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    1 a 39 1 a 39 Presentation Transcript

    • EWRT 1A: Class 39
    • AGENDA • Introductions • Conclusions • Integrating Quotations
    • Introductions are Important
    • Writing the Opening Sentences • To engage your readers‟ interest from the start, consider the following opening strategies: • a scenario (like O‟Malley) • statistics (like Kornbluh) • a historical analogy • a research study • a comparison to other places where the solution has been tried successfully • a preview of the negative consequences if the problem goes unsolved • criticism of an alternative solution
    • Endings are Important too!
    • THE ENDING • End by summarizing your solution and its advantages, as O‟Malley does. • End with a scenario suggesting the consequences of a failure to solve the problem. • End with an inspiring call to action. • Remind readers of something special about the problem or solution at the end, as Kornbluh does when she urges that an award be given to the companies that lead the way.
    • Integrating Quotations Using your library research
    • Using Sources Statistics can be helpful in establishing that the problem exists and is serious. For example, Patrick O’Malley cites research to support his assertion that students prefer frequent exams to fewer high-stakes exams: “A Harvard study notes students‟ „strong preference for frequent evaluation in a course‟ ” (par. 4). But his argument would have been stronger and possibly more convincing if he had cited statistics to support the study‟s conclusion. All of the other writers in this chapter cite statistics in their proposals. Let us look at some of the ways Karen Kornbluh uses statistics to define the problem: Today fully 70 percent of families with children are headed by two working parents or by an unmarried working parent. The “traditional family” of the breadwinner and homemaker has been replaced by the “juggler family,” in which no one is home fulltime. (par. 1)
    • Kornbluh also compares different time periods to show that the problem has worsened over the last thirty years. Here are several examples from paragraph 7. Note that Kornbluh presents statistics in three different ways: percentages, numbers, and proportion: Between 1970 and 2000, the percentage of mothers in the workforce rose from 38 to 67 percent (Smolensky and Gootman). Moreover, the number of hours worked by dual-income families has increased dramatically. Couples with children worked a full 60 hours a week in 1979. By 2000 they were working 70 hours a week (Bernstein and Kornbluh). And more parents than ever are working long hours. In 2000, nearly 1 out of every 8 couples with children was putting in 100 hours a week or more on the job, compared to only 1 out of 12 families in 1970 (Jacobs and Gerson).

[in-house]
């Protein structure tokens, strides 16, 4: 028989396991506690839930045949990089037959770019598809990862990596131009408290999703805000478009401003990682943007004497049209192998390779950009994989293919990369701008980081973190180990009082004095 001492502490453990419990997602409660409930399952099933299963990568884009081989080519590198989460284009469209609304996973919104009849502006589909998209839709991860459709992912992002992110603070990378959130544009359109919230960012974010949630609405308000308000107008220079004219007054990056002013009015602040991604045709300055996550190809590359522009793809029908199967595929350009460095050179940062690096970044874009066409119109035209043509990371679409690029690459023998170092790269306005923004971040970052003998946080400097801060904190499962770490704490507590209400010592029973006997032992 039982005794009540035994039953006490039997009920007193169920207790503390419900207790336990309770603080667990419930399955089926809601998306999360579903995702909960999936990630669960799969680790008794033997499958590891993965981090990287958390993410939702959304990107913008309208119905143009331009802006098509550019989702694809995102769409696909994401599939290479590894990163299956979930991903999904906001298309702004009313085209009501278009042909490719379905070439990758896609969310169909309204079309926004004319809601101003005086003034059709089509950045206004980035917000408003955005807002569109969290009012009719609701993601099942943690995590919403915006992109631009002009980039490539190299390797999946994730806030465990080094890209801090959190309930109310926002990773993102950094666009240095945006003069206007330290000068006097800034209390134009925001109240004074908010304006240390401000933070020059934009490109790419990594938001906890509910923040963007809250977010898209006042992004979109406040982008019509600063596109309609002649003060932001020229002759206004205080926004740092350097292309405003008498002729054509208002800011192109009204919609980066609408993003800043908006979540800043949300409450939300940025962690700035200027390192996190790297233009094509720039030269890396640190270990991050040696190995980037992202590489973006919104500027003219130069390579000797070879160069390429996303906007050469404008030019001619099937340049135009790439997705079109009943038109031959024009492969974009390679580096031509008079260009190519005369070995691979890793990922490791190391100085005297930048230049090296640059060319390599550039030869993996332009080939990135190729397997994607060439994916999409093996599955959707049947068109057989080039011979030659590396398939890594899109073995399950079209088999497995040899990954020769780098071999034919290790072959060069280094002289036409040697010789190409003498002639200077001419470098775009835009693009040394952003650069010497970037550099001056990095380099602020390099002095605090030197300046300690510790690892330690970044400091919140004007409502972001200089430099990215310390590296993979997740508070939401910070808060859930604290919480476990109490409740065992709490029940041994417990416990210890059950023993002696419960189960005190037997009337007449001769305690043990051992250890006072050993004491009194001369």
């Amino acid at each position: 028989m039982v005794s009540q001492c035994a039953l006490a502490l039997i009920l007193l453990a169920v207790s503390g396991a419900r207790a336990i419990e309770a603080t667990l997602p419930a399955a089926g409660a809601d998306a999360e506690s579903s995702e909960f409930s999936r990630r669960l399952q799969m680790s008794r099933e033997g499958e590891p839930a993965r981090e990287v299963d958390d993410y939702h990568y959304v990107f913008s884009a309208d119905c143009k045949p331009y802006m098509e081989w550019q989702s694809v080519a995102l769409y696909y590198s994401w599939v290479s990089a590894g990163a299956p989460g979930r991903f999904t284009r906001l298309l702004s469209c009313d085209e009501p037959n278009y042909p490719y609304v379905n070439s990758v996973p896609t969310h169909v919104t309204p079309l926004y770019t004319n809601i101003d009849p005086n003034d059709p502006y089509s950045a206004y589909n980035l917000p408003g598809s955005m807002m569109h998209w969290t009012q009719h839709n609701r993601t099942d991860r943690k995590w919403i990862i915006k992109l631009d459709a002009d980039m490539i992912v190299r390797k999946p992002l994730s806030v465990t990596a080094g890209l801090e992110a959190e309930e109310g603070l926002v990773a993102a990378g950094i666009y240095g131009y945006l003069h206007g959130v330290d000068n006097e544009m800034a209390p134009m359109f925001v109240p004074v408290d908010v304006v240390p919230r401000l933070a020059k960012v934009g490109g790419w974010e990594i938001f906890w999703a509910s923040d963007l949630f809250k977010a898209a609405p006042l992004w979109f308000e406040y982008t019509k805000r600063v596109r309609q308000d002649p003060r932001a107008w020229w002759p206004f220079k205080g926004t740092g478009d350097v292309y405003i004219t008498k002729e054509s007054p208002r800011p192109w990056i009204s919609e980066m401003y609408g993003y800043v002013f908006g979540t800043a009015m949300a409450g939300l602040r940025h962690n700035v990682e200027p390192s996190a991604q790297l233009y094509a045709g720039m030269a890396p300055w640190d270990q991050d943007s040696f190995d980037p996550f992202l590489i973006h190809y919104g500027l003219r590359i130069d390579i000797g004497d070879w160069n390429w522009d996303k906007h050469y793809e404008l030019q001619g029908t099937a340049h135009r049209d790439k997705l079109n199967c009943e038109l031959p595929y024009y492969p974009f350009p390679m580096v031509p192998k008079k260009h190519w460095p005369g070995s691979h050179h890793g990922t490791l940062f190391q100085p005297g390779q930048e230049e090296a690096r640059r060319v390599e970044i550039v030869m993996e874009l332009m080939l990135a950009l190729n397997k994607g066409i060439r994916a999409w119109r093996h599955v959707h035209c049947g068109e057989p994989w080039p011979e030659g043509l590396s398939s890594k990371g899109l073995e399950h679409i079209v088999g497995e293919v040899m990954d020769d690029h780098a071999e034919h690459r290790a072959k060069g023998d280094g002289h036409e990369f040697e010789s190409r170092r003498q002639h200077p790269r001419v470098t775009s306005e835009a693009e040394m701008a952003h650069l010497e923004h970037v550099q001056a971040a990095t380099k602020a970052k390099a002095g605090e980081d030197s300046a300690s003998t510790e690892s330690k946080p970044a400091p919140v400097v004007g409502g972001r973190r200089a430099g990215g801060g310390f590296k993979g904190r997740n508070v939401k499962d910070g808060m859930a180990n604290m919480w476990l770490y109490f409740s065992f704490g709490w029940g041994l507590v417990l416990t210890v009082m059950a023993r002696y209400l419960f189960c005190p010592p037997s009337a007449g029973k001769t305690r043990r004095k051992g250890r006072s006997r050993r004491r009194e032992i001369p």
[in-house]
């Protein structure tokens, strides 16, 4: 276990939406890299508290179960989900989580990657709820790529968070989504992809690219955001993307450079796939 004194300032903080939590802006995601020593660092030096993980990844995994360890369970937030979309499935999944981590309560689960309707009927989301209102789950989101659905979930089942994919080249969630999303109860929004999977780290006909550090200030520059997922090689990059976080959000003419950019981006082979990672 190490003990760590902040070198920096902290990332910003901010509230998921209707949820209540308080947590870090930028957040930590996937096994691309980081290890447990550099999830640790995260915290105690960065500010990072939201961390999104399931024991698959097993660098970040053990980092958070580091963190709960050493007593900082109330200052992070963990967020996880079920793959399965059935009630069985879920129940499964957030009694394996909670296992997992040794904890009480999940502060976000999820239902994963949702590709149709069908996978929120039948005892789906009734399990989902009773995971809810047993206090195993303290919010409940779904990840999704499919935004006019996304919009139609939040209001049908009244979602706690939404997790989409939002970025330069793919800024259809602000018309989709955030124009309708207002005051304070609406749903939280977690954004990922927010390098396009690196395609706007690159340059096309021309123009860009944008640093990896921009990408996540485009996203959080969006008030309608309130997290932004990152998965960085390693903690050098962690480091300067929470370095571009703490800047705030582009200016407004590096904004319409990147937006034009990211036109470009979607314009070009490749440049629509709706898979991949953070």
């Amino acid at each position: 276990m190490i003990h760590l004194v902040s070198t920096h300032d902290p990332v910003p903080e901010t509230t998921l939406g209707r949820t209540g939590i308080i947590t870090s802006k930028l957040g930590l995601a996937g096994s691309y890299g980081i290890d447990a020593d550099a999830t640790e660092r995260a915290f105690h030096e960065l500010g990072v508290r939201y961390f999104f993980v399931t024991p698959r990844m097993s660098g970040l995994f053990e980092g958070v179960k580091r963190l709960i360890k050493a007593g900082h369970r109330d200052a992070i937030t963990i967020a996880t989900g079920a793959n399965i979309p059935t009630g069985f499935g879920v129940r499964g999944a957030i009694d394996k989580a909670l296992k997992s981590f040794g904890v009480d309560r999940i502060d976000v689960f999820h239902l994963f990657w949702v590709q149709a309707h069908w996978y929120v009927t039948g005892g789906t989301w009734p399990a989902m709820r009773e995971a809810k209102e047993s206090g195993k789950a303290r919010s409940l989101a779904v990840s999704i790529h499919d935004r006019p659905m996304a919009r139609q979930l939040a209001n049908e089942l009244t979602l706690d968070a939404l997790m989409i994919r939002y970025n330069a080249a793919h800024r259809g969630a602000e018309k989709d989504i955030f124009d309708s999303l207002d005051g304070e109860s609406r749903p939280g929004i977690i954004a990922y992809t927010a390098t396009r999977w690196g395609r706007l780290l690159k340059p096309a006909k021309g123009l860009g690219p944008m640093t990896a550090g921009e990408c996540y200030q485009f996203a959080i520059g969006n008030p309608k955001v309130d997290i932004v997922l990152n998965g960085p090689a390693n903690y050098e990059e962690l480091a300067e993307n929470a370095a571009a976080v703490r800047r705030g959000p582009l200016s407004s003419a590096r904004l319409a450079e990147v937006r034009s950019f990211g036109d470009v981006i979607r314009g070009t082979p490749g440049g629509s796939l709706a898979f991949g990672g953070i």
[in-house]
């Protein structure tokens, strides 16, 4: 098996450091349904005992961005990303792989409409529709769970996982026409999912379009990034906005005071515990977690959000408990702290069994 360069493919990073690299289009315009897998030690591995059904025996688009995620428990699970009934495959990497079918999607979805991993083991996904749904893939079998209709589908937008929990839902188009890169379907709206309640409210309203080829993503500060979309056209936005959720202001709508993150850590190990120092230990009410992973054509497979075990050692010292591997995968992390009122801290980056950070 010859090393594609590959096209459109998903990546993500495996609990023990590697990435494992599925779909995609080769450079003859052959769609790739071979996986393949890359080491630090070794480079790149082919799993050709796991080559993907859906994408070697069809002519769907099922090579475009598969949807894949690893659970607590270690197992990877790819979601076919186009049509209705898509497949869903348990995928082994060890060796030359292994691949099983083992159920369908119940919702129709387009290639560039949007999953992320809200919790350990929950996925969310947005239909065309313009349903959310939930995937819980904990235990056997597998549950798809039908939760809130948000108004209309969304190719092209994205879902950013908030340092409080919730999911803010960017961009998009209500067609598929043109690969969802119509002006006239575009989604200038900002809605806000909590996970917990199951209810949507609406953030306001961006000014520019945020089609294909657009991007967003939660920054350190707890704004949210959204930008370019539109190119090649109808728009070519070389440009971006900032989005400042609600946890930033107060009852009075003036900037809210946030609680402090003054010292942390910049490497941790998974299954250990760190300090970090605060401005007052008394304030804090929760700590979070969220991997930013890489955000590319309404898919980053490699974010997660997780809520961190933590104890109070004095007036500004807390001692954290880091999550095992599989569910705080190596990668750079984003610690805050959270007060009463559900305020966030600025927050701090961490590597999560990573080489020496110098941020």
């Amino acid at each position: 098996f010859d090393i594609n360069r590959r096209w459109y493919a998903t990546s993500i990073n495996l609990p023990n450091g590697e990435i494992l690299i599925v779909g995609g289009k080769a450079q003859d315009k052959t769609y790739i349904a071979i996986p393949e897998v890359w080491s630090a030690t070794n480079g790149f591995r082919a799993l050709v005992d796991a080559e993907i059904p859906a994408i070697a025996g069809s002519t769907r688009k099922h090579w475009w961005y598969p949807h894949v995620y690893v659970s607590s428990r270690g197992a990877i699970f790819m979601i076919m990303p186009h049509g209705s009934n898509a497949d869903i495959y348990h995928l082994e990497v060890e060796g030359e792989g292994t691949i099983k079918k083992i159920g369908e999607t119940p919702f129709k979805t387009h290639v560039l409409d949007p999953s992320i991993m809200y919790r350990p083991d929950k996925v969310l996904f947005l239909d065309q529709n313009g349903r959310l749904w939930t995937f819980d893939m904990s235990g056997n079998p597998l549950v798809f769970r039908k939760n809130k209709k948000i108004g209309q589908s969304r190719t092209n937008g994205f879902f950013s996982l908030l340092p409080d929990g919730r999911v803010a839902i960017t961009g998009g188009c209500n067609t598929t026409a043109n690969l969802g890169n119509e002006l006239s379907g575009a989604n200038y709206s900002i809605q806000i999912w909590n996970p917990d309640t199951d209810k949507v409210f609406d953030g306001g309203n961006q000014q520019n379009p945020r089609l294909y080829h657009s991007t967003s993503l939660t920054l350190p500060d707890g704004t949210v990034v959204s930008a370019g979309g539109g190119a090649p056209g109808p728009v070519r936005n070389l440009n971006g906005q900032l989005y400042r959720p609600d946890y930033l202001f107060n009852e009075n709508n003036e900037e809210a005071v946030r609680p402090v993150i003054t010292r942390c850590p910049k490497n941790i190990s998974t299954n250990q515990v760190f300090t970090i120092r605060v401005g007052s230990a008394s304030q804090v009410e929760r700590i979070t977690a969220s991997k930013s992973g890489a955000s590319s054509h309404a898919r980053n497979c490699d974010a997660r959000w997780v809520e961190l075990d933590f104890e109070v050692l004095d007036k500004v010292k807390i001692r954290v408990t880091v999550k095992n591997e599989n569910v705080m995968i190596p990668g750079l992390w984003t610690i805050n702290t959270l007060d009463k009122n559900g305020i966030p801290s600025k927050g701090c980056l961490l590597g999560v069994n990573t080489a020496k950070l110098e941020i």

• For statistics to be persuasive, they must be from sources that readers consider reliable. Researchers‟ trustworthiness, in turn, depends on their credentials as experts in the field they are investigating and also on the degree to which they are disinterested, or free from bias. Kornbluh provides a Works Cited list of sources that readers can follow up on to check whether the sources are indeed reliable. The fact that some of her sources are books published by major publishers (Harvard University Press and Basic Books, for example) helps establish their credibility. Other sources she cites are research institutes (such as New America Foundation, Economic Policy Institute, and Families and Work Institute) that readers can easily check out. Another factor that adds to the appearance of reliability is that Kornbluh cites statistics from a range of sources instead of relying on only one or two. Moreover, the statistics are current and clearly relevant to her argument.
    • Ask Yourself: • Are my sources reliable? • Do they support my assertions with facts, statistics, or credible opinions? • Do I need more support? • Where will I find it?
    • In-Text Citations
    • In-Text Quotations • At the Beginning “Kitten season is overwhelming, crowded, and very hectic. I can be examining one cat and there will be 10 or more waiting for me with more coming in one after the other on the other side of the exam room door. It's never-ending and it affects the cats. They pick up on the stress we feel," says Christa Raymond, a lead veterinary technician in the Animal Humane Society (“Cats in Crisis”). • In the Middle In any given shelter, they are supposed to hold “strays up to only 5 days” according to animal shelter specialist Stephanie Watson (6). • At the End According to Green Eco Services, “75% of Americans admit to littering within the past five years.” • Divided by Your Own Words “We are always telling people about spay/neuter,” says Kit Belcher, the executive director of Beltrami Humane Society, and “[t]he responsibility starts the day the animal is born, but many don’t accept the responsibility” (“Spaying/Neutering” 14).